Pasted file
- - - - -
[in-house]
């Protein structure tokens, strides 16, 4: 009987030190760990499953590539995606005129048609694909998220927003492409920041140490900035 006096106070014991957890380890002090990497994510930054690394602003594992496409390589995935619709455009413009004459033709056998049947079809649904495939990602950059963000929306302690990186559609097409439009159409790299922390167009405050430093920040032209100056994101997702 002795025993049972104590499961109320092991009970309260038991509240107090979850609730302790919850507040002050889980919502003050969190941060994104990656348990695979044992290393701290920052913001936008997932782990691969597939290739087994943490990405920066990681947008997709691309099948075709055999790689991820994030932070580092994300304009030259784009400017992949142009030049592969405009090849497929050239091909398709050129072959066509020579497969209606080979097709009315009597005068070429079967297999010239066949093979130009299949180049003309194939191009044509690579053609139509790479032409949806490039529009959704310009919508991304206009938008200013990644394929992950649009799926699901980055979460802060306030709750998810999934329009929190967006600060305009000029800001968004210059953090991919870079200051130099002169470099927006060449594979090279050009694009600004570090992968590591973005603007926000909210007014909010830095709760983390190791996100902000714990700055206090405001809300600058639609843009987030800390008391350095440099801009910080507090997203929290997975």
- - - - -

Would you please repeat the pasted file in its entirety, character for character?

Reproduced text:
[in-house]
């Protein structure tokens, strides 16, 4: 009987030190760990499953590539995606005129048609694909998220927003492409920041140490900035 006096106070014991957890380890002090990497994510930054690394602003594992496409390589995935619709455009413009004459033709056998049947079809649904495939990602950059963000929306302690990186559609097409439009159409790299922390167009405050430093920040032209100056994101997702 002795025993049972104590499961109320092991009970309260038991509240107090979850609730302790919850507040002050889980919502003050969190941060994104990656348990695979044992290393701290920052913001936008997932782990691969597939290739087994943490990405920066990681947008997709691309099948075709055999790689991820994030932070580092994300304009030259784009400017992949142009030049592969405009090849497929050239091909398709050129072959066509020579497969209606080979097709009315009597005068070429079967297999010239066949093979130009299949180049003309194939191009044509690579053609139509790479032409949806490039529009959704310009919508991304206009938008200013990644394929992950649009799926699901980055979460802060306030709750998810999934329009929190967006600060305009000029800001968004210059953090991919870079200051130099002169470099927006060449594979090279050009694009600004570090992968590591973005603007926000909210007014909010830095709760983390190791996100902000714990700055206090405001809300600058639609843009987030800390008391350095440099801009910080507090997203929290997975």